top of page
  • Lenore Lambert

Why aren't we worthy?

I want to say a bit about unworthiness. I've noticed that so much of our pain stems from some kind of fear that we're not worthy of love - of connection and belonging. This is not universal. It seems particularly common in our western societies.

Let me rewind a bit....

So Steph and I are working away on getting the website re-arranged and setting up on social media before we get going with the good stuff. In the process of this, Steph was researching hashtags for Instagram. This gives us a broad read on what topics people are posting about.

She looked at 72 different topics of interest to Flourish. Our realm of interest is quite large - how to flourish as a human being - so when I saw that three of the top five were centred on a clear theme, it was quite striking. Here are the top 5 along with the number of people following them (millions):

Three out of the top five post topics are about loving and caring for ourselves. The other two are about being well and happy, arguably also about caring for ourselves. It suggests this is something we're struggling with or we wouldn't need to talk about it so much.

Over the 20 years I've been practicing the dharma (Buddha's teachings), I've heard several Buddhist teachers say that doubt about our worthiness of love is a very western thing. When they teach or practice across Asia, they find people are often perplexed as to why we struggle with this.

In one sense I find this hopeful. If other societies aren't plagued by this, then it means there's something about our societies that's causing it.

I wonder if the recent lockdown protests give us a clue here. Here's a map from February this year, showing where anti-lockdown protests had occurred. (Of course we now need to add a few black dots in Australia!)

What do you notice?

I see that the black dots are almost all in western democracies where cultures tend more towards individualism than collectivism.

Anti-lockdown protests are, arguably, resistance to giving up a little bit of individual choice for a collective good. I wonder, does this emphasis on individualism have something to do with our doubts about being worthy of love, of our disconnection, and the loneliness epidemic that is also with us, if a little overshadowed right now by a different kind of -demic?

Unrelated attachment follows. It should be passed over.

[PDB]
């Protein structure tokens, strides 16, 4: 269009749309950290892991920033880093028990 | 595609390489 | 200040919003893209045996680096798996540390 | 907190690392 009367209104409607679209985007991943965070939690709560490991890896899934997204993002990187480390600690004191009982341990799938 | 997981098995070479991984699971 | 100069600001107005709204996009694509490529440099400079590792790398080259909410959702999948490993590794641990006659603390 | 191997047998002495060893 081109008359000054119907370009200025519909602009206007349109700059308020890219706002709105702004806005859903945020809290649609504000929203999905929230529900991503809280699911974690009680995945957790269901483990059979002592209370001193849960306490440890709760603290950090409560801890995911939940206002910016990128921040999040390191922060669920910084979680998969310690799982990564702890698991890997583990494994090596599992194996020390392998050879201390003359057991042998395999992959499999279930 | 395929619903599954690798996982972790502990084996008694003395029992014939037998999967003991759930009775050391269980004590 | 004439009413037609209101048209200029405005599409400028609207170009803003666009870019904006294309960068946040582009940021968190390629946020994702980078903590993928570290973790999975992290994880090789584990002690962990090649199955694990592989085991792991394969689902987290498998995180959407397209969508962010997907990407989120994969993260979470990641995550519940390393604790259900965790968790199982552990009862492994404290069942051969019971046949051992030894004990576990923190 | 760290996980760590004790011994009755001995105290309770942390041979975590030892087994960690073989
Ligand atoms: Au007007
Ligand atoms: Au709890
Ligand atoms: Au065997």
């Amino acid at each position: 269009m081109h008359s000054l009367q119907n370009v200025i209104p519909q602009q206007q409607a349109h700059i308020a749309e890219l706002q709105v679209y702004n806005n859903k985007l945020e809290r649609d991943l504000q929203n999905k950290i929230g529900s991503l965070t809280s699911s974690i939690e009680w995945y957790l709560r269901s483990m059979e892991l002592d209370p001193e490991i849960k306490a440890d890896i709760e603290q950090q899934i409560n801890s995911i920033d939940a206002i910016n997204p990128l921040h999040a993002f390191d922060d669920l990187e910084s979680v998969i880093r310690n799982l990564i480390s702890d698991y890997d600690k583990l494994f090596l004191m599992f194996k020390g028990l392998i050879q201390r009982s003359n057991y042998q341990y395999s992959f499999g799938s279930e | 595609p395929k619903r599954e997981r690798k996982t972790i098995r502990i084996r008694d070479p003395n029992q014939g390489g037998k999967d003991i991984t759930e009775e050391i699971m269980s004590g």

Is the constant curating of our image on social media, and comparison of our selves with others, a misguided attempt at meeting our needs for connection and belonging? If only I can impress them enough, they'll like me. Then I'll be connected. Then I'll belong. Because I'm not sure I do.

This is a hungry ghost. Always starving for more, never able to consume enough to be satisfied.

Could it be because the pendulum has swung too far the other way? We've gone from being controlled by the tribe, by culture, by family, by 'the group', to being disconnected from it.

Being embedded in a community reminds us regularly that we belong, that we have a place with others, and that place reminds us that we're worthy. I wonder if the Asian cultures that are perplexed by our lack of worthiness, provide people with a greater sense of having a place in the scheme of things - a place that's connected to others, to the tribe. To be part of it, they give up a little of their freedom.

On a scale of 1-10, how worthy of love do you feel? And on a scale of 1 to 10, how firmly embedded are you in community? Of course there are other factors too, but do you think there's a link? If you've got some thoughts, leave a comment below.

63 views2 comments

Recent Posts

See All


Aug 24, 2021

Dear Lenore and Steph, from my limited experience of rural Asian village cultures I can say that:

1. The extended family lived in close proximity. The children roamed freely from house to house and were welcome and loved. The children were boisterous and happy. For reasons I do not understand they rarely threw tantrums and were respectful of adults.

2. Being part of a family was more important than being independent and successful. If you were successful you were expected to share the benefits. Especially you cared for your parents.

3. Religion played a big part in binding the village together. Holy days and festivals were times of great celebration.

Although these observations are obviously superficial and simplistic I was…

Aug 27, 2021
Replying to

Hi Noel, Thanks so much for sharing your comment, I really enjoyed reading your insights.

bottom of page